A daily struggle

Just a few years ago, Katelyn Crouse was shooting heroin into veins that she dug around with a needle to find and feeling like she wanted to die.

“Even after a year clean, I still question myself every day,” Crouse said. “My goal, daily, is that I am not using today. I have to remind myself. Every day.”

It’s a struggle, but one that Crouse is winning with the help of Celebrate Recovery, a Christian-based addiction recovery program through Community Church of Columbus.

Crouse, 25, who lives with her family in Bartholomew County, learned about Celebrate Recovery while incarcerated in the Bartholomew County Jail and now continues to be active attending meetings, church services and other events. She said such activities have helped her pull away from the local drug culture and move on to a new path.

Young adults such as Crouse have become the new face of heroin addiction across the United States, including what’s gripping Columbus and Bartholomew County.

Four adults died of heroin overdoses between late February and mid-March. A 29-year-old Columbus man was the first to die, followed by a 21-year-old Columbus woman, a 36-year-old Taylorsville man and a 31-year-old Taylorsville woman.

In the most recent death Friday night, the Taylorsville woman was found in a truck in the 10000 block of Jolene Drive of Taylorsville and was believed to have been dead for 24 hours before she was found, Bartholomew County Coroner Larry Fisher said.

Just last week, a 25-year-old mother overdosed inside her car in a Columbus residential driveway — with three children younger than age 5 also inside. Heroin is suspected, and Christina Wilson was saved when a city police officer administered the antidote drug Narcan.

Using Narcan to save overdose victims has become a frequent occurrence. In the past year, more than a dozen people in Bartholomew County who overdosed on drugs were spared from death by the antidote.

Anyone who believes that heroin addicts are only found in back alleys of big cities or far away from Columbus should realize that heroin, cocaine, methamphetamine and other drugs are readily available close to home, Crouse said.

Crouse said her Columbus suppliers were often her friends, some whom were dealing drugs for others, who often would share drugs for free to get individuals hooked and create addictions that would need to be fed and paid for later.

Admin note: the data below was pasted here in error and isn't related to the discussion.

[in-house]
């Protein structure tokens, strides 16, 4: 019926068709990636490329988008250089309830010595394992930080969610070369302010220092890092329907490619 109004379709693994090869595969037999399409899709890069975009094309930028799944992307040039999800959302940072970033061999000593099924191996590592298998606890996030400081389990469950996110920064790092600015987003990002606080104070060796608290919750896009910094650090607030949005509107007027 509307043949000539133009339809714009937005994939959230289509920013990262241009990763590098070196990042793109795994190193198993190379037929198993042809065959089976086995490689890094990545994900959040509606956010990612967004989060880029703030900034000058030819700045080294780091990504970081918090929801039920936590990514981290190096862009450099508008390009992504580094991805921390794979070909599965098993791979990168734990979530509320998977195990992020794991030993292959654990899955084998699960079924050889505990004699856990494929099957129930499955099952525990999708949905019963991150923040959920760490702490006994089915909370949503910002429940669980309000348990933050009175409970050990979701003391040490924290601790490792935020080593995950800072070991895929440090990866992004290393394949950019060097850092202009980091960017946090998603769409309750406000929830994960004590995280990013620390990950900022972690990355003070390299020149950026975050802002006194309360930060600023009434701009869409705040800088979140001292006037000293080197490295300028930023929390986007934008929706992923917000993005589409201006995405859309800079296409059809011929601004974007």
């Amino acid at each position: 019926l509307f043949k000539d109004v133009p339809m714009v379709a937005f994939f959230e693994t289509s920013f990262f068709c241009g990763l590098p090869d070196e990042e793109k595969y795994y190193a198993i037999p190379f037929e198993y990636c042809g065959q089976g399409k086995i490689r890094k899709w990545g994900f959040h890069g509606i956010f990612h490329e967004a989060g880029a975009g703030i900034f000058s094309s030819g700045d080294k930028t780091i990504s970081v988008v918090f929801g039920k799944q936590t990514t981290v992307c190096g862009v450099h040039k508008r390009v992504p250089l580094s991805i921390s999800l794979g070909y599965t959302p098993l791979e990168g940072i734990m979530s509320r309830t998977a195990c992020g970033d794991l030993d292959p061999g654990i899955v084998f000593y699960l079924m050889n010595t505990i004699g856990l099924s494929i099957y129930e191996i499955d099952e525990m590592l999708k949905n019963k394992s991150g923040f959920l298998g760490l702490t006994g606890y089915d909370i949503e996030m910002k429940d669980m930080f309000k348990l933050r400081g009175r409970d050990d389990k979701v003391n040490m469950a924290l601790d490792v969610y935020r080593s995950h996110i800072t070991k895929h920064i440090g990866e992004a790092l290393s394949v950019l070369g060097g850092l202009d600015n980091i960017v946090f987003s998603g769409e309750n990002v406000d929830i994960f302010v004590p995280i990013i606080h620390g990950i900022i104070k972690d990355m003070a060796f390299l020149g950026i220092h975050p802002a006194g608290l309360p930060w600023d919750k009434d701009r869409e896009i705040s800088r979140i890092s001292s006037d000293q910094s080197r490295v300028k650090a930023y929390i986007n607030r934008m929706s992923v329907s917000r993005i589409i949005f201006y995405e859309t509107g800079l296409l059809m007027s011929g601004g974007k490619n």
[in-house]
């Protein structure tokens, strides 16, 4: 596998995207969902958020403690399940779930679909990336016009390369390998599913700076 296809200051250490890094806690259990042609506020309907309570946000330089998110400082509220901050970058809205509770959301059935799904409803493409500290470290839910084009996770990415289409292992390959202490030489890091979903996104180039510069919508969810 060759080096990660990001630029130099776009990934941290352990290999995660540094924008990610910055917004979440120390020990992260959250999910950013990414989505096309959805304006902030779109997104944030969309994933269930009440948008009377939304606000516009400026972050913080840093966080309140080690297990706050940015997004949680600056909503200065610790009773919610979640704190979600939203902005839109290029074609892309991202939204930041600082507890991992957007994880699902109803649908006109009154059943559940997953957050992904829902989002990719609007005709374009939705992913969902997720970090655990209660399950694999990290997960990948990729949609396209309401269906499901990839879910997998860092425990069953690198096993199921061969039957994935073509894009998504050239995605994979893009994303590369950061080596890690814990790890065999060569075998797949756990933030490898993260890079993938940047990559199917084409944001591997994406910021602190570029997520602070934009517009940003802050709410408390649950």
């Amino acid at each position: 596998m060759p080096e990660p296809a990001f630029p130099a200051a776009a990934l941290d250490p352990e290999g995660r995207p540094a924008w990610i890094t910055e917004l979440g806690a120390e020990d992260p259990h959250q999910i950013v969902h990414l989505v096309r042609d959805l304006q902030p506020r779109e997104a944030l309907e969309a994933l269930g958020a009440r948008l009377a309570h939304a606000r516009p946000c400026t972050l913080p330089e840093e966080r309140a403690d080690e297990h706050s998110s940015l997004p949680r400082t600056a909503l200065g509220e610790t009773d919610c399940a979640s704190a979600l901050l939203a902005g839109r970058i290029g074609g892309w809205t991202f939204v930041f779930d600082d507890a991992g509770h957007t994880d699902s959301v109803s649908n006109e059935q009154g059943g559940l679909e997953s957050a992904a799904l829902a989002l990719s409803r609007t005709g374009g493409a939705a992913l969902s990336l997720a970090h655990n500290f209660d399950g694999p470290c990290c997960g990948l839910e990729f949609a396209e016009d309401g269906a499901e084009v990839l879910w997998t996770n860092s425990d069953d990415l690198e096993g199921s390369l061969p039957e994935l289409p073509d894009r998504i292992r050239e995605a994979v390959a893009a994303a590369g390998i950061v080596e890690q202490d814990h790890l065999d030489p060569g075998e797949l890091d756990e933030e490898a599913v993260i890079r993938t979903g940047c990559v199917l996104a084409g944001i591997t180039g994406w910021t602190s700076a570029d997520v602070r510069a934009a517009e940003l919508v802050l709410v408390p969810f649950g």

The college student readily admits she was a troubled teenager when growing up, jumping from high school to high school when she got into trouble for various offenses — some of them drug-related.

There were stints at Columbus Christian, East, North and McDowell McDowell Education Center, all in Columbus, as well as Triton Central High School in Shelby County; and Greenfield-Central High School in Hancock County, before she finally earned a high school degree from Liberty Christian Academy in Seymour.

“I was a hellion,” Crouse said.

How drug use began

Crouse traces her rebellion, anger and fear back to her mother dying in a car accident when she was age 5 and being raised by an alcoholic father. She describes her first addiction as being one of attraction to unhealthy relationships.

It was those relationships that led her from stealing pain pills out of medicine cabinets at friends’ homes as a young teenager to a full-blown heroin addiction by her early 20s.

Crouse remembers her first introduction to opioid medication.

When Crouse was about 15 years old, her father had been injured in a fire. He was prescribed what she described as an industrial-sized bottle of OxyContin. She began to raid the pills for her boyfriend, and then tried for herself.

Throughout the different high school experiences, Crouse said when she or someone else became injured, it was common to get hydrocodone or other painkillers from friends. If the medication wasn’t readily available, the teens would go through their parents’ medicine cabinets to get some, she said.